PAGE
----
Investing in Energy

8.  Ministers noted the International Energy Agency’s estimate that $ 16 trillion in investment will be needed in the energy sector by 2030. In a business-as-usual scenario, the world energy demand and global carbon dioxide emissions will grow by 60 percent until 2030. It is necessary to do more to reduce the impact of increased energy demand on the environment and the climate.

9.  Ministers stressed the need to tackle high and unstable energy prices. This requires action by both producers and consumers to affect demand and supply. Deepening dialogue with the oil producing countries and increased transparency are crucial for market stability. 

10. Ministers underlined that sufficient supply of clean and affordable energy is crucial for economic and social development. Investment in energy technology and infrastructure must be directed towards sustainable, efficient technology with less negative climate impact. To this end we should promote:

  • market-based policies and measures;
  • transparent, stable and globally consistent mechanisms and frameworks for investment, transfer and dissemination of technology;
  • research and development for a sustainable energy system; and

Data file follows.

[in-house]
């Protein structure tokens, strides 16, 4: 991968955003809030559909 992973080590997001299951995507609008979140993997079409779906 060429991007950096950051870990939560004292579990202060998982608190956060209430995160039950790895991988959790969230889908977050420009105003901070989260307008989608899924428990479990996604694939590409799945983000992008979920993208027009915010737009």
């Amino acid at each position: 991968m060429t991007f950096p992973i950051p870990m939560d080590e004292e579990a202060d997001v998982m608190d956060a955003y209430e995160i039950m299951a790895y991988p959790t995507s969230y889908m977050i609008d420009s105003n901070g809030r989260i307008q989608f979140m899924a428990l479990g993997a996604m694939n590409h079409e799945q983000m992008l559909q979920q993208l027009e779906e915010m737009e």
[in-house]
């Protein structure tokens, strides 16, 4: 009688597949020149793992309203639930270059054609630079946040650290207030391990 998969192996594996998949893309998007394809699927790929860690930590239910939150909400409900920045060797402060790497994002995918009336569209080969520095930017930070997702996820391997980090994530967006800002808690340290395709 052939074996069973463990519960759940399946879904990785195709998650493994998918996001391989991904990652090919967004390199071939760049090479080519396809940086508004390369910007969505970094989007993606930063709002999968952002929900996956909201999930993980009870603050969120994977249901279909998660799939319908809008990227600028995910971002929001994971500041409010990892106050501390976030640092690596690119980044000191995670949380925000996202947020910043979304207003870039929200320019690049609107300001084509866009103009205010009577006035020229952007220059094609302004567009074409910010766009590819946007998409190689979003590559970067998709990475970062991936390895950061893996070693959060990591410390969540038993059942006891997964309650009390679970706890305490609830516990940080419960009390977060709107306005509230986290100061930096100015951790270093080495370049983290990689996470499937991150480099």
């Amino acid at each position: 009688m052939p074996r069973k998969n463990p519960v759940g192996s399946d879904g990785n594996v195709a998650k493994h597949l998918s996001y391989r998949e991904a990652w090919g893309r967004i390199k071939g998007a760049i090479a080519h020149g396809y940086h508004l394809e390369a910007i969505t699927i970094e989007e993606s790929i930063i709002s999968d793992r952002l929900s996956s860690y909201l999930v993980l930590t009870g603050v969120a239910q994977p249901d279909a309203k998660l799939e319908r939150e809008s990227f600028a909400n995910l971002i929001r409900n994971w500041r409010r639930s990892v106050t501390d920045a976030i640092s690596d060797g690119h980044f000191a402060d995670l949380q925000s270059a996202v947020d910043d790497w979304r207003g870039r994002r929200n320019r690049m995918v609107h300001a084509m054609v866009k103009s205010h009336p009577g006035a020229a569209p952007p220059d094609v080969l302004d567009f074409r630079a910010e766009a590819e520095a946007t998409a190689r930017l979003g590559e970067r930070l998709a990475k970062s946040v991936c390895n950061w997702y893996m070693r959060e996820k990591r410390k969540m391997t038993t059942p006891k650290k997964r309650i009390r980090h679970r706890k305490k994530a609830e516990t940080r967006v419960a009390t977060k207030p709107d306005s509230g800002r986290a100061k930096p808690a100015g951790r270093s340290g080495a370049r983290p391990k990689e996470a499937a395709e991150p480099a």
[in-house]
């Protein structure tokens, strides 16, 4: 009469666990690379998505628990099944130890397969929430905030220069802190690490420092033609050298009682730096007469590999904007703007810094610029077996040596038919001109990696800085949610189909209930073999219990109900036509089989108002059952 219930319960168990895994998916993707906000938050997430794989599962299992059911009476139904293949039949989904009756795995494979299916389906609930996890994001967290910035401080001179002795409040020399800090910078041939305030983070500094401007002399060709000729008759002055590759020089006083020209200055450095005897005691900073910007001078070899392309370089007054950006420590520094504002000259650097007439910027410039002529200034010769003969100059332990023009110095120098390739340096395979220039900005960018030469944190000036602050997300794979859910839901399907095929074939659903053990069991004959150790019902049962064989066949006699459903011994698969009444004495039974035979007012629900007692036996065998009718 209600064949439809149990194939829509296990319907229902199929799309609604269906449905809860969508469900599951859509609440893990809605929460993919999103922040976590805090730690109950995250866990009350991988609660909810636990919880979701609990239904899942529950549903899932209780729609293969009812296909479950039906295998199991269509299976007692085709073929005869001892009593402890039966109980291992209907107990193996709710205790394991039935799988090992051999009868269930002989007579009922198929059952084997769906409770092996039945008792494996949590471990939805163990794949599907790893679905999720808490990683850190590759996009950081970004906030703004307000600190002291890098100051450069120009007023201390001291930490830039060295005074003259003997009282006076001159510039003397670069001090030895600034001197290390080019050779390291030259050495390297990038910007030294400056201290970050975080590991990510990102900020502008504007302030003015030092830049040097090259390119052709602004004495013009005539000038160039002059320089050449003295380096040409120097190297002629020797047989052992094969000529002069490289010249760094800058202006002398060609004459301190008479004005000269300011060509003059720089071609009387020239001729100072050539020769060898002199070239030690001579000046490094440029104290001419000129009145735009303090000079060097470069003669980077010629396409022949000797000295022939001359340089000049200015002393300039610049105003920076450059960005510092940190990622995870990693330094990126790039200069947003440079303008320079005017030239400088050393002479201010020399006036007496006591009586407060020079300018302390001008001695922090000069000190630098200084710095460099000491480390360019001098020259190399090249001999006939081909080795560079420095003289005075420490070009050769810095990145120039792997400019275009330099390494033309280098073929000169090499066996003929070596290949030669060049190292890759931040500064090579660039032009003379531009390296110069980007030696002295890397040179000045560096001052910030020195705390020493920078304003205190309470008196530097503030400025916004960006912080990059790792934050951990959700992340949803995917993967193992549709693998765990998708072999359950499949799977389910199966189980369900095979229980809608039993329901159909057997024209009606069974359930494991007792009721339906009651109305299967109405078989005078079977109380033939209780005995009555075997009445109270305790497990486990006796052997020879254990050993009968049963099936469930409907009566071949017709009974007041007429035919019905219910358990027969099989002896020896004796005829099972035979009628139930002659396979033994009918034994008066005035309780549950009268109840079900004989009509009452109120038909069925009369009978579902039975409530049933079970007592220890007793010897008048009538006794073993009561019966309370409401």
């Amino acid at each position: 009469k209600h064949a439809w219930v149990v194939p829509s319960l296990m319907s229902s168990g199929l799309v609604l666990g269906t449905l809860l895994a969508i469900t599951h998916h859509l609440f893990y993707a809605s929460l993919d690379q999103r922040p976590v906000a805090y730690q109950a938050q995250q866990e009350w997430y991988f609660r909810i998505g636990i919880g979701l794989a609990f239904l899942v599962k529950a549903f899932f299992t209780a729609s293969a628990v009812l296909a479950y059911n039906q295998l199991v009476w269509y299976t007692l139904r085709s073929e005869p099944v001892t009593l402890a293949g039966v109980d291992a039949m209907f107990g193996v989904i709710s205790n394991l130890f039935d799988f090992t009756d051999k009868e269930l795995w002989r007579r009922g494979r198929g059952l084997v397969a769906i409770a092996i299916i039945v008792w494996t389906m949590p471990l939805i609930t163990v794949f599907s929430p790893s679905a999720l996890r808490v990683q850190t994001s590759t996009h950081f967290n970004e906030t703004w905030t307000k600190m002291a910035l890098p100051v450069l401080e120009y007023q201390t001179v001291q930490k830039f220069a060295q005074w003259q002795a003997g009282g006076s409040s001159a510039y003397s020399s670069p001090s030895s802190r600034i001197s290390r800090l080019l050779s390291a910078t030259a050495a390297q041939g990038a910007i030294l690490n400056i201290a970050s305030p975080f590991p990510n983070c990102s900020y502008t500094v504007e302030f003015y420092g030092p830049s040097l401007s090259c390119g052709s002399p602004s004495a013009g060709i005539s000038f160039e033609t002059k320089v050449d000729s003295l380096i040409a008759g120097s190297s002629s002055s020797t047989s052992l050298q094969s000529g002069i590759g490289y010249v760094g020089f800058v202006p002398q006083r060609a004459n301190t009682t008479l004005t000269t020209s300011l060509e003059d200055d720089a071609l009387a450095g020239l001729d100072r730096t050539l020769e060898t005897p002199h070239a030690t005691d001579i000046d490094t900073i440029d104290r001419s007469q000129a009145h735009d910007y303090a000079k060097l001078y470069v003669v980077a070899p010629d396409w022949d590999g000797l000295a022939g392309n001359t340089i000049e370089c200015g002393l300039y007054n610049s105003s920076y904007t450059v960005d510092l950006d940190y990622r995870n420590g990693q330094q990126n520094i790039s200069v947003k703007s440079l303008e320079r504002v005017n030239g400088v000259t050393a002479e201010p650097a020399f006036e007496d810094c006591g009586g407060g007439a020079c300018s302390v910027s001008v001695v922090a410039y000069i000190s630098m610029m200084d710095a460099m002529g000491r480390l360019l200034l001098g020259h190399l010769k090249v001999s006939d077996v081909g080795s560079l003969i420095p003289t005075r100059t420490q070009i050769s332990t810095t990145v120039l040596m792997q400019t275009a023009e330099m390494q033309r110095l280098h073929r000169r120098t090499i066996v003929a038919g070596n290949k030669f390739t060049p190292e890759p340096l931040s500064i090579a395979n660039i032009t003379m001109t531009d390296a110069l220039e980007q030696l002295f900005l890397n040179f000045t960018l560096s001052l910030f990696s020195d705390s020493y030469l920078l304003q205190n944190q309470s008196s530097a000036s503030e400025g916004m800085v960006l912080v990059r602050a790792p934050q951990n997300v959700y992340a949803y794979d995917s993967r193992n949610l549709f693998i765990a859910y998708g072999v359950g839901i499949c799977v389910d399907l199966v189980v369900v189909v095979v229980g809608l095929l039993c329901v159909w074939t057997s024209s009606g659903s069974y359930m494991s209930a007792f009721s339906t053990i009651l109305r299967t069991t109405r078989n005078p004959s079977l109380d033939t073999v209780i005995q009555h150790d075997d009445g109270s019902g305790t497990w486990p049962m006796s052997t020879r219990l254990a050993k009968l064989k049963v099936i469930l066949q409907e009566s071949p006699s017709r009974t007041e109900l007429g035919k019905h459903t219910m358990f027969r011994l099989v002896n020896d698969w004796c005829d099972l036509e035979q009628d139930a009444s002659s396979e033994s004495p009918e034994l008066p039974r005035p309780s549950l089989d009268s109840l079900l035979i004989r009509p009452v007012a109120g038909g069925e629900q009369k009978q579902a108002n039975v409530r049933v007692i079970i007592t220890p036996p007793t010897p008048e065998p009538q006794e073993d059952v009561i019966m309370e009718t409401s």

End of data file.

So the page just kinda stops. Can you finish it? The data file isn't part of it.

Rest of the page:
• collaboration between government and industry.

11.  Enhanced energy and resource efficiency will stimulate growth, not impede it. Ministers stressed the need for further liberalisation of energy markets in order to improve competitiveness, efficiency and consumer choice. We should work in both OECD and non-OECD countries to eliminate harmful energy subsidies that needlessly distort the market.

12.  Ministers recognised that developing countries must have equal access to the world’s energy resources through the market. We will also work together to bring modern energy services to the 1.6 billion people in the developing countries who lack them.

13.  In the long run, innovation is key in limiting greenhouse gas emissions and securing an affordable and environmentally sustainable energy supply. Ministers will do their utmost to provide the right framework for developing and deploying new technologies.

Globalisation and Structural Adjustment

14.  Ministers welcomed the OECD studies “Growth in Services” and “Trade and Structural Adjustment” and their policy messages. We agreed that globalisation is a positive force, while recognising that policies must be put in place to ensure that it benefits all. Globalisation in the long term is a truly ‘positive sum game’, provided that adjustment challenges for individuals, regions and countries are handled wisely. 

15.  We noted that a macroeconomic framework promoting stability and growth, social safety nets, an efficient regulatory framework, open trade and investment policies, human resource development, active labour market policies, life-long learning and innovation policies are crucial elements of structural adjustment. Some emphasised the need to formulate economically, socially and environmentally sustainable policies, as well as the need to change unsustainable production and consumption patterns.